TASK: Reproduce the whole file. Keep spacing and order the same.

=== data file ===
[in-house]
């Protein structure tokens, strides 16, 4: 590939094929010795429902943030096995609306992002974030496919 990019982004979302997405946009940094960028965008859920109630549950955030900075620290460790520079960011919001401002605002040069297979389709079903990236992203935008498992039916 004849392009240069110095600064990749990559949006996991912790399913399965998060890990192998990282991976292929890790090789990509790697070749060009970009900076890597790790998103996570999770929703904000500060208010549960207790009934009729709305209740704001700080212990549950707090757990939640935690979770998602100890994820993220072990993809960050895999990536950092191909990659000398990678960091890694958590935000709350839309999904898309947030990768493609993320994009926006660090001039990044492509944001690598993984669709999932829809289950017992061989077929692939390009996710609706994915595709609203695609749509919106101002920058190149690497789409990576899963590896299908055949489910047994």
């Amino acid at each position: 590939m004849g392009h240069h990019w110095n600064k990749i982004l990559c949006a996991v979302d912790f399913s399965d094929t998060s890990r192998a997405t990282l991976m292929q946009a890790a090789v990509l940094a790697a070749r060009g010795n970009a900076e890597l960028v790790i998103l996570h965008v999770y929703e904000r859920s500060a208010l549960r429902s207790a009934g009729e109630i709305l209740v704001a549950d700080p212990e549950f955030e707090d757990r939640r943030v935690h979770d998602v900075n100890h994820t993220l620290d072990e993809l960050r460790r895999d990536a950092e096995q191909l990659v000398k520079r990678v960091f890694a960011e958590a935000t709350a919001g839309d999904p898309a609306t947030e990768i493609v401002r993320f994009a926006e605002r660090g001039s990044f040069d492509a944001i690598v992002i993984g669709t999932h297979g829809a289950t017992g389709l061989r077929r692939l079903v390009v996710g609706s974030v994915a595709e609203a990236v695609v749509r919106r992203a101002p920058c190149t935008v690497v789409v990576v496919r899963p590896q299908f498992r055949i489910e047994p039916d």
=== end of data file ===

[in-house]
């Protein structure tokens, strides 16, 4: 590939094929010795429902943030096995609306992002974030496919 990019982004979302997405946009940094960028965008859920109630549950955030900075620290460790520079960011919001401002605002040069297979389709079903990236992203935008498992039916 004849392009240069110095600064990749990559949006996991912790399913399965998060890990192998990282991976292929890790090789990509790697070749060009970009900076890597790790998103996570999770929703904000500060208010549960207790009934009729709305209740704001700080212990549950707090757990939640935690979770998602100890994820993220072990993809960050895999990536950092191909990659000398990678960091890694958590935000709350839309999904898309947030990768493609993320994009926006660090001039990044492509944001690598993984669709999932829809289950017992061989077929692939390009996710609706994915595709609203695609749509919106101002920058190149690497789409990576899963590896299908055949489910047994």
């Amino acid at each position: 590939m004849g392009h240069h990019w110095n600064k990749i982004l990559c949006a996991v979302d912790f399913s399965d094929t998060s890990r192998a997405t990282l991976m292929q946009a890790a090789v990509l940094a790697a070749r060009g010795n970009a900076e890597l960028v790790i998103l996570h965008v999770y929703e904000r859920s500060a208010l549960r429902s207790a009934g009729e109630i709305l209740v704001a549950d700080p212990e549950f955030e707090d757990r939640r943030v935690h979770d998602v900075n100890h994820t993220l620290d072990e993809l960050r460790r895999d990536a950092e096995q191909l990659v000398k520079r990678v960091f890694a960011e958590a935000t709350a919001g839309d999904p898309a609306t947030e990768i493609v401002r993320f994009a926006e605002r660090g001039s990044f040069d492509a944001i690598v992002i993984g669709t999932h297979g829809a289950t017992g389709l061989r077929r692939l079903v390009v996710g609706s974030v994915a595709e609203a990236v695609v749509r919106r992203a101002p920058c190149t935008v690497v789409v990576v496919r899963p590896q299908f498992r055949i489910e047994p039916d």